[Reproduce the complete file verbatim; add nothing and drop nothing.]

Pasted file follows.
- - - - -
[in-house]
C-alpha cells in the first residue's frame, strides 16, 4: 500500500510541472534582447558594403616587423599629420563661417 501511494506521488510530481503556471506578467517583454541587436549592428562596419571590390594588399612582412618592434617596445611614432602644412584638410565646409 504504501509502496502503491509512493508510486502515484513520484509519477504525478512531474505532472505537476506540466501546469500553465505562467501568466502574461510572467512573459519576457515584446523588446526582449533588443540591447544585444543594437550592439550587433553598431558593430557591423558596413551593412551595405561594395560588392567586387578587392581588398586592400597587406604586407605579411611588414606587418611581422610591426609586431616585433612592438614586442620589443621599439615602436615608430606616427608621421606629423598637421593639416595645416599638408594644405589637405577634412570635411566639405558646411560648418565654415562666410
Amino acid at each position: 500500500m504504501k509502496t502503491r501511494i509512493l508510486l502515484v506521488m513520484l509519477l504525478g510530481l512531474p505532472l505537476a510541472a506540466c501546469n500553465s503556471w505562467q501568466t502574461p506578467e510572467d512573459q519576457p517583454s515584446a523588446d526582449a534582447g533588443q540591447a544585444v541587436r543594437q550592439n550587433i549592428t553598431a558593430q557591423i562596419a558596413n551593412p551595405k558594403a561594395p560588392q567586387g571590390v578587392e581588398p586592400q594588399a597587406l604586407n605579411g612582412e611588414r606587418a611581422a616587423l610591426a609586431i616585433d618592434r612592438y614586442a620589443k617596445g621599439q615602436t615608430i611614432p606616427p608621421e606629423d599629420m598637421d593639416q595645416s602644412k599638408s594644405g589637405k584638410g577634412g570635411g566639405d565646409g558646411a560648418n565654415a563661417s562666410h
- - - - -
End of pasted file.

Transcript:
[in-house]
C-alpha cells in the first residue's frame, strides 16, 4: 500500500510541472534582447558594403616587423599629420563661417 501511494506521488510530481503556471506578467517583454541587436549592428562596419571590390594588399612582412618592434617596445611614432602644412584638410565646409 504504501509502496502503491509512493508510486502515484513520484509519477504525478512531474505532472505537476506540466501546469500553465505562467501568466502574461510572467512573459519576457515584446523588446526582449533588443540591447544585444543594437550592439550587433553598431558593430557591423558596413551593412551595405561594395560588392567586387578587392581588398586592400597587406604586407605579411611588414606587418611581422610591426609586431616585433612592438614586442620589443621599439615602436615608430606616427608621421606629423598637421593639416595645416599638408594644405589637405577634412570635411566639405558646411560648418565654415562666410
Amino acid at each position: 500500500m504504501k509502496t502503491r501511494i509512493l508510486l502515484v506521488m513520484l509519477l504525478g510530481l512531474p505532472l505537476a510541472a506540466c501546469n500553465s503556471w505562467q501568466t502574461p506578467e510572467d512573459q519576457p517583454s515584446a523588446d526582449a534582447g533588443q540591447a544585444v541587436r543594437q550592439n550587433i549592428t553598431a558593430q557591423i562596419a558596413n551593412p551595405k558594403a561594395p560588392q567586387g571590390v578587392e581588398p586592400q594588399a597587406l604586407n605579411g612582412e611588414r606587418a611581422a616587423l610591426a609586431i616585433d618592434r612592438y614586442a620589443k617596445g621599439q615602436t615608430i611614432p606616427p608621421e606629423d599629420m598637421d593639416q595645416s602644412k599638408s594644405g589637405k584638410g577634412g570635411g566639405d565646409g558646411a560648418n565654415a563661417s562666410h